We also feel it important to note that not every historical inversion has begat a recession. Secondly, even if a recession ensues, not all recessions are created equally. In fact, some are over before the data evidencing a recession even surfaces in the headlines. Hence, this cautionary indicator should (as with most things) be taken with a grain of salt.
Interest Rates – A Driving Force
After an inversion of the yield curve in the first quarter, rates plummeted during the second quarter. The yield of the 10-year Treasury ended the quarter at 2.0%, while temporarily dipping even lower. Interest rates have moved swiftly as demonstrated by half-year bond returns, with the Barclays Aggregate Bond Index up 6.1% as of June 30th. Bond yields and bond returns move inverse to one another, meaning that as rates fall, bond prices rise.
Stocks also have a tendency to move inversely to interest rates. Stocks favor low interest rate environments for a host of reasons. Lower rates help to make financing cheaper, whether you’re a company or an individual. The easier and cheaper it is to buy things, the easier it is for the economy to grow and expand. Interest rates also serve as a discount factor for company earnings and profits, making each of which more attractive as rates decline. Additionally, the lower interest rates fall, the more attractive stock dividends and appreciation potential become.
In our eyes, falling interest rates were a primary driver of the second quarter growth. Why did rates fall? Two key reasons emerged: slowing global growth and an expectation that the Federal Reserve Board (Fed) will lower its benchmark short-term rate (the federal funds rate) to combat slowing growth.
The Fed opened the door to a possible rate cut in response to signs of global economic weakness at its June meeting. The markets (both the bond market and the stock markets) have now largely factored in at least one rate cut, if not several. All eyes are on the July Federal Open Committee (FOMC) meeting to see if the Fed moves forward in rapid order, and to what magnitude.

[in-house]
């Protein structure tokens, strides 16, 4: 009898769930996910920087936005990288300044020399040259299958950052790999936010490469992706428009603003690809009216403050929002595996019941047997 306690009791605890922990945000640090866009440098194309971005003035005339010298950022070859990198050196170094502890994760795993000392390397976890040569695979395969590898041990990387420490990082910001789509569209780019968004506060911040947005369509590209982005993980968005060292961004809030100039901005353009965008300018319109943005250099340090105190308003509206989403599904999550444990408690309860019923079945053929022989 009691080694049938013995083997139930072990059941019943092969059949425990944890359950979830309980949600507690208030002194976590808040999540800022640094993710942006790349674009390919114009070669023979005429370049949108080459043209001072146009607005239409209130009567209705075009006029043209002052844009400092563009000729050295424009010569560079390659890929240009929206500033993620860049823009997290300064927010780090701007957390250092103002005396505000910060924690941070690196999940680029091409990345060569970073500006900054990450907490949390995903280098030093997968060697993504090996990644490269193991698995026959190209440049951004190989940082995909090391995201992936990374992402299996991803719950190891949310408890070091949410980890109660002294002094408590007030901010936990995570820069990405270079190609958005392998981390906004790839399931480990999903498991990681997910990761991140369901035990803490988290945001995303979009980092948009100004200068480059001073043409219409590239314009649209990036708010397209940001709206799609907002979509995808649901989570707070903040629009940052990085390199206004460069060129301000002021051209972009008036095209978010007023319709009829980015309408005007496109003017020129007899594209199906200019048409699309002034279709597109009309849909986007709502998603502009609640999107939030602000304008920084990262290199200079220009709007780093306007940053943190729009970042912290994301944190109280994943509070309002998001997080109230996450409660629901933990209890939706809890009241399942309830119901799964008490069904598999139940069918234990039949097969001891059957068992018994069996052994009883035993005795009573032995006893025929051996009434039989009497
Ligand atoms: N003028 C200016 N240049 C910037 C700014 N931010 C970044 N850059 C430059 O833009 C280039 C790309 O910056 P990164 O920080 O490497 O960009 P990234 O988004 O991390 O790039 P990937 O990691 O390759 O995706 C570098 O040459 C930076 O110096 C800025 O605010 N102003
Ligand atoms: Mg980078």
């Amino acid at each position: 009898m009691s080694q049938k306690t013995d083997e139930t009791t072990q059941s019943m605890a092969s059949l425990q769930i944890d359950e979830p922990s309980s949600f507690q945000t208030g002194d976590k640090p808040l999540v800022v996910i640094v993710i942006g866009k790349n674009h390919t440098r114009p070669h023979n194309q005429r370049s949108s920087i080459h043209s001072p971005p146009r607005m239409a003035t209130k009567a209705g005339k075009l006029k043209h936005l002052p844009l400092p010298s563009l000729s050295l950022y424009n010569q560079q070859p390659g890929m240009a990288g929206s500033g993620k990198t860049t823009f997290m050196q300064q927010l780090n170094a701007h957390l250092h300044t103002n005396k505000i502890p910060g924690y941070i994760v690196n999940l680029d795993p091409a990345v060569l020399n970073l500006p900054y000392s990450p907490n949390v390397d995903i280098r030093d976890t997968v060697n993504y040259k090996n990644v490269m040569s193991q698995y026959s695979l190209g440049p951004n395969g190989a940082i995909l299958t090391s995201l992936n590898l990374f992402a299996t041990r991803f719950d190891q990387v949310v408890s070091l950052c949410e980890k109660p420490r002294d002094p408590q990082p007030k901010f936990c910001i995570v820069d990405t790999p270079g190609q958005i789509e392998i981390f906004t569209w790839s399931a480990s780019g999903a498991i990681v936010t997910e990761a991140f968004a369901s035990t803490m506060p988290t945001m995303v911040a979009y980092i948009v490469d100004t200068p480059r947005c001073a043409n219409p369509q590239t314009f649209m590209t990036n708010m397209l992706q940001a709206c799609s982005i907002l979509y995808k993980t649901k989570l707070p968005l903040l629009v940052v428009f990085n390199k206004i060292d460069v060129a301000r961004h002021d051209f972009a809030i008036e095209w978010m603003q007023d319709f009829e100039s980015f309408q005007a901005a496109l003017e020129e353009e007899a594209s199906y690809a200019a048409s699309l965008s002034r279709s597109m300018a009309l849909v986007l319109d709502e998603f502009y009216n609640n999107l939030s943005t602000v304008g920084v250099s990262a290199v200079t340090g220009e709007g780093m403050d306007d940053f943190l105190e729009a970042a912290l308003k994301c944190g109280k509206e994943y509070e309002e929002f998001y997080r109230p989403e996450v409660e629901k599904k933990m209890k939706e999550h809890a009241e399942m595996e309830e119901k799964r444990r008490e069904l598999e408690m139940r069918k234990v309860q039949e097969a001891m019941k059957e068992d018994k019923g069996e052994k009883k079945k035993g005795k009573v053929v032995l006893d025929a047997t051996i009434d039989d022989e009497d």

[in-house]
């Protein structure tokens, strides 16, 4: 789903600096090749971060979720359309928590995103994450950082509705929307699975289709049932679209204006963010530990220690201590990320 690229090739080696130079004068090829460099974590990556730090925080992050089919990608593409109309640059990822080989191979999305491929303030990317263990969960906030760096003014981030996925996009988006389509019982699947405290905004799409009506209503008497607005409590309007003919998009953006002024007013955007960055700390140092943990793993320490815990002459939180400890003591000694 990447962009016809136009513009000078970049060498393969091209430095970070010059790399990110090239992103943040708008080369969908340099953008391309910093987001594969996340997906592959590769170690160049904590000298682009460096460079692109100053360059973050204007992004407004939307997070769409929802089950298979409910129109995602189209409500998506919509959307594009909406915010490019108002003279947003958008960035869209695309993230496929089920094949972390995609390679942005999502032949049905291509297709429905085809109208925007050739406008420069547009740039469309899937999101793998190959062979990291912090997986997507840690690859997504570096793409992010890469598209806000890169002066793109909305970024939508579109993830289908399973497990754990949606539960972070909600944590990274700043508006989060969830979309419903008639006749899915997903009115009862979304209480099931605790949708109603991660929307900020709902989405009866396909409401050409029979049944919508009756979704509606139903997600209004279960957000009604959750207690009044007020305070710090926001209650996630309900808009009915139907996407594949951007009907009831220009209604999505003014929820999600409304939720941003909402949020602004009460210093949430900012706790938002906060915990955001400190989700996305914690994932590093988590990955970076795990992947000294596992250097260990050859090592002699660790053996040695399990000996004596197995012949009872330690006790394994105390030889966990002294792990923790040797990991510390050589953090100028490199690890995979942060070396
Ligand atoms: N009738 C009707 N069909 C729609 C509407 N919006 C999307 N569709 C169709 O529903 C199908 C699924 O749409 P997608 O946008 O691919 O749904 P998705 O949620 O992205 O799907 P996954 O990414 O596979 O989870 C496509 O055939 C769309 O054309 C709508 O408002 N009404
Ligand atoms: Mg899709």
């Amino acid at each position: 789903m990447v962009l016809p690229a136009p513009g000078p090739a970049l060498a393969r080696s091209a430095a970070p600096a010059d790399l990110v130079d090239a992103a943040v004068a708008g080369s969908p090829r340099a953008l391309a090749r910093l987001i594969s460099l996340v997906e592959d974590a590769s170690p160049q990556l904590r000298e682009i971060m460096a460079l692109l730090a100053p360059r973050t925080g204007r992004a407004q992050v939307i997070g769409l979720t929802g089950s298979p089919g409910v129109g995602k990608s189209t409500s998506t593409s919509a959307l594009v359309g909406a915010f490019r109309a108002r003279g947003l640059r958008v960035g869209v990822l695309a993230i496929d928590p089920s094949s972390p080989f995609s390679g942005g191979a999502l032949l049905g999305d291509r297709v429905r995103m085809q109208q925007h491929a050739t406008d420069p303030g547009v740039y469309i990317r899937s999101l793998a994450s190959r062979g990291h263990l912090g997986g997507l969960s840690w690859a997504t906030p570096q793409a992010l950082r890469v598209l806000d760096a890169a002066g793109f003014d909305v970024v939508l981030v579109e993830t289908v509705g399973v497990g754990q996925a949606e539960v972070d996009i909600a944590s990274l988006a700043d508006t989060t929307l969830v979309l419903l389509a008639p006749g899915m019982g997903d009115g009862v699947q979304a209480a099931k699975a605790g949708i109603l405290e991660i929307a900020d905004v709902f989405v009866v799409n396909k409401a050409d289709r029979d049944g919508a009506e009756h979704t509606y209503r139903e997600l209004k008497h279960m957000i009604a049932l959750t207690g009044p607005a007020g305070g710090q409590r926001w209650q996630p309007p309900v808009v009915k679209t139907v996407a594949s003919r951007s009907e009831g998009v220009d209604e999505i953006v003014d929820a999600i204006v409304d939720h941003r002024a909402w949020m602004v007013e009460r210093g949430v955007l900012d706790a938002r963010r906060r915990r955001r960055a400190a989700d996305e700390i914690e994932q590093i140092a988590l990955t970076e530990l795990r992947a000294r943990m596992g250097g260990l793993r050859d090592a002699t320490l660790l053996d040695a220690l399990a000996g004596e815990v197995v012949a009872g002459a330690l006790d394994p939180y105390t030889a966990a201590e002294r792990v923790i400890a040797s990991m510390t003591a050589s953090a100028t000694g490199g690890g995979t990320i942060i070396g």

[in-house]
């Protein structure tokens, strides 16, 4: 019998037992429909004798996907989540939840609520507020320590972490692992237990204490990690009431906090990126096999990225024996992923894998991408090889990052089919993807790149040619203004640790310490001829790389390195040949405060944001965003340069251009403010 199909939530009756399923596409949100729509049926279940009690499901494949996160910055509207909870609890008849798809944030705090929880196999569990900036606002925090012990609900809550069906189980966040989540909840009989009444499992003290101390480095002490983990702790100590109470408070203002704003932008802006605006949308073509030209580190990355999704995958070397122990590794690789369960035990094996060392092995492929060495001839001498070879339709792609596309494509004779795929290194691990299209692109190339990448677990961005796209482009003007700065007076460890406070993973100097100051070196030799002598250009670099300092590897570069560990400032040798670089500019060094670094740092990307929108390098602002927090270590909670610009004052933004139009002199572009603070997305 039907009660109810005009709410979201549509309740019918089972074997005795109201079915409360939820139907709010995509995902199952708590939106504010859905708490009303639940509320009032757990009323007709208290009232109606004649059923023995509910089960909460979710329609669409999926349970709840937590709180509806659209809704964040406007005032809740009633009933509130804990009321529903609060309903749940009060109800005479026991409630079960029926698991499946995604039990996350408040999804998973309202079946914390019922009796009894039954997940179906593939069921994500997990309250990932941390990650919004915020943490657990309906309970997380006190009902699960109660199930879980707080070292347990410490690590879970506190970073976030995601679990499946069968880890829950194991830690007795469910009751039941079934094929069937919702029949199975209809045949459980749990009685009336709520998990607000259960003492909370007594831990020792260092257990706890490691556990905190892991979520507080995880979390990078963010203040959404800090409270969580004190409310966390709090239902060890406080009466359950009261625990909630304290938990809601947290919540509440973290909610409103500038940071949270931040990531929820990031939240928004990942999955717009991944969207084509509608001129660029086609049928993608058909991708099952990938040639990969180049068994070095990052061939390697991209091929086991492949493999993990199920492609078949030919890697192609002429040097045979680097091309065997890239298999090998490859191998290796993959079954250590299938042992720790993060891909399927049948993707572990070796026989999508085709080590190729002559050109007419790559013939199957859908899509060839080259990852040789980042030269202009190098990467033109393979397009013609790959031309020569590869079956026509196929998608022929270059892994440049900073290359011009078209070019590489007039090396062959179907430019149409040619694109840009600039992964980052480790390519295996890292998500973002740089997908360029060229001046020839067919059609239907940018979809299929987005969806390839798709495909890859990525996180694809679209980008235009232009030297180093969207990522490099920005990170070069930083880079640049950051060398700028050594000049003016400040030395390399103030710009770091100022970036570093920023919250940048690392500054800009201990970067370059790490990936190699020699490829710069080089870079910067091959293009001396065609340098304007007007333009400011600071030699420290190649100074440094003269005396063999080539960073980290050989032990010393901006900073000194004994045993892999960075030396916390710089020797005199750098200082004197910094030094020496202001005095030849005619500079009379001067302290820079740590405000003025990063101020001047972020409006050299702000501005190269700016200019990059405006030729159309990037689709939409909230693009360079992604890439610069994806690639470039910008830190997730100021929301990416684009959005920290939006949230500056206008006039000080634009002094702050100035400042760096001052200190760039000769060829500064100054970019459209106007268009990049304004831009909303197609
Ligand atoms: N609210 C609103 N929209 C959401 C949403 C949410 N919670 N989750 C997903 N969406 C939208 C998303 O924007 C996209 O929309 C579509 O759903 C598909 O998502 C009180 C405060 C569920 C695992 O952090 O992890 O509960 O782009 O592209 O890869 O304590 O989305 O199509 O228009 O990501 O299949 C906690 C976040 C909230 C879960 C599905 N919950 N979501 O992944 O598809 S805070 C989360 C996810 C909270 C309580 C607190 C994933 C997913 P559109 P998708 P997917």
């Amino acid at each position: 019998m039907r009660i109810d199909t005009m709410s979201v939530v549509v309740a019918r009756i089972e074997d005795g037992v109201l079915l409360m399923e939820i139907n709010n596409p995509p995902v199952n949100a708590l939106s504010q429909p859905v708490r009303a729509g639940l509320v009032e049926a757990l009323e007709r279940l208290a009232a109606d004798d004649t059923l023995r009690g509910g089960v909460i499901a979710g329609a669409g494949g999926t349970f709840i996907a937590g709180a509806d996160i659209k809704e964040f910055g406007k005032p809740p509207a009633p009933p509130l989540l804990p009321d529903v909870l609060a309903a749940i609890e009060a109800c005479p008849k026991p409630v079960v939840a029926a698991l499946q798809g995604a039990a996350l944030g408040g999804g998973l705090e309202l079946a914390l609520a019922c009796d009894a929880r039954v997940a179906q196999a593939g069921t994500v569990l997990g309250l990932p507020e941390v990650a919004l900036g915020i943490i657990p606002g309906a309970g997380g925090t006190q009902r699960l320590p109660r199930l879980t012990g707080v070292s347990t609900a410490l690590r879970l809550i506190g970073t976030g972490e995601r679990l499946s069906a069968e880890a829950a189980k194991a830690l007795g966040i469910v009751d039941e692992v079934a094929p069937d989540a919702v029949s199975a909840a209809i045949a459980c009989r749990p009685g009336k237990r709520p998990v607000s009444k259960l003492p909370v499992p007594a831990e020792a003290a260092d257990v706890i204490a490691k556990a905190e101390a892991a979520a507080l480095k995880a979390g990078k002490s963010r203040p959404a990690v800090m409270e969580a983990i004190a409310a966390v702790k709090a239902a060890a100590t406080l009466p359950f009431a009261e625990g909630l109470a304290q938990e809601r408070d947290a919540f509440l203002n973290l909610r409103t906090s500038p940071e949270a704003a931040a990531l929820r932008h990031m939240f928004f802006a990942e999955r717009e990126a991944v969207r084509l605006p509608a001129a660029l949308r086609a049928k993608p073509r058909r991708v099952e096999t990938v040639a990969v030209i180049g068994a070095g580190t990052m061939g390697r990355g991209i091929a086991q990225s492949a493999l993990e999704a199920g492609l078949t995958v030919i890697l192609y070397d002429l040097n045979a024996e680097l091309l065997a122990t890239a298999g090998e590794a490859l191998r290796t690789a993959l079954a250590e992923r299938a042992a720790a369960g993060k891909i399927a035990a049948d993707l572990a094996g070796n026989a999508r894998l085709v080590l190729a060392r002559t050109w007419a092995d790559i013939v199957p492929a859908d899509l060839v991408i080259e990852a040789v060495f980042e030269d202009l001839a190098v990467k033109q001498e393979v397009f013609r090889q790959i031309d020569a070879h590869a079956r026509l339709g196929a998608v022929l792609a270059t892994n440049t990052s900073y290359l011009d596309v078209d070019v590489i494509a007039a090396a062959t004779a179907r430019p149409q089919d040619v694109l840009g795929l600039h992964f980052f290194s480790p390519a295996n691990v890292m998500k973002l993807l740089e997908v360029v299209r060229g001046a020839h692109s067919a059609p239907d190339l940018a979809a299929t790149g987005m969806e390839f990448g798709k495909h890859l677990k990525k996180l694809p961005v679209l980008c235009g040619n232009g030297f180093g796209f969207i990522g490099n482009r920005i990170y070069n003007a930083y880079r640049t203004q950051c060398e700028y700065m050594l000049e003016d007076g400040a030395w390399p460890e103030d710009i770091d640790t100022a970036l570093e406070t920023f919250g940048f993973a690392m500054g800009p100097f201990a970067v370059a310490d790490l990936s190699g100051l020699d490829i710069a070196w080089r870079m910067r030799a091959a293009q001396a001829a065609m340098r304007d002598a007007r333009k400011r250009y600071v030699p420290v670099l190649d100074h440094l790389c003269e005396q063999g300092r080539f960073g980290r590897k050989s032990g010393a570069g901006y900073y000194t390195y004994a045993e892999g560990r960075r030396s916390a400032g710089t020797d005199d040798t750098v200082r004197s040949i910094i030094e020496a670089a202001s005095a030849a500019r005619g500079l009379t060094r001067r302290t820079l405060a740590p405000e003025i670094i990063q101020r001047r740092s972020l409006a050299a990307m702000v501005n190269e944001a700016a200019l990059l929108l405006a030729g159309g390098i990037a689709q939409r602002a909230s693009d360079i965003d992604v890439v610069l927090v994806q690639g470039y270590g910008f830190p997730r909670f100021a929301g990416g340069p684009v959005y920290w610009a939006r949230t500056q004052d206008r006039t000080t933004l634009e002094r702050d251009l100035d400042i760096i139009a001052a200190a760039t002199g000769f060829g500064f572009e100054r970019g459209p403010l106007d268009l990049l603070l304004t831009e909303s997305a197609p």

Don’t Fight The Fed
While one could say there’s a wall of worry that the markets are combatting, the Fed’s potential actions certainly warrant strong consideration.
There’s a well-known adage “Don’t fight the Fed”, coined by Martin Zweig. This statement suggests that the Fed is a dominant factor in
determining the direction of stock market performance, namely that falling interest rates are bullish for stocks, and conversely that rising interest rates are bearish.
It’s true that the stock market doesn’t like uncertainty, of which we have plenty, nor do stocks favor weak economic growth forecasts. However, the economy and the markets aren’t always aligned as evidenced by much of the past decade since the Great Recession. This period clearly taught us that the stock markets can soar despite a feeble economy. Global central banks lowered interest rates and engaged in quantitative easing to combat deflation and anemic global growth. These were worrying points that could ordinarily derail stock performance, yet stocks flourished due to an accommodative interest rate environment.
There’s no guarantee that a rate reduction by the Fed will prompt a continued stock market rally. However, at the same time, the potential impacts shouldn’t be discounted as investors could be left out of a continued bull market rally as a result.
As we look to the second half of 2019, a lot hinges on the many variables constructing a prevalent wall of worry, as well as on the materialization of rate cuts. We remain optimistic, but also realistic, about what may or may not unfold. Our advice remains to hold a portfolio that protects you as needed to the downside while ensuring adequate growth exposure to enjoy the upside, which will hopefully perpetuate into the second half of the year.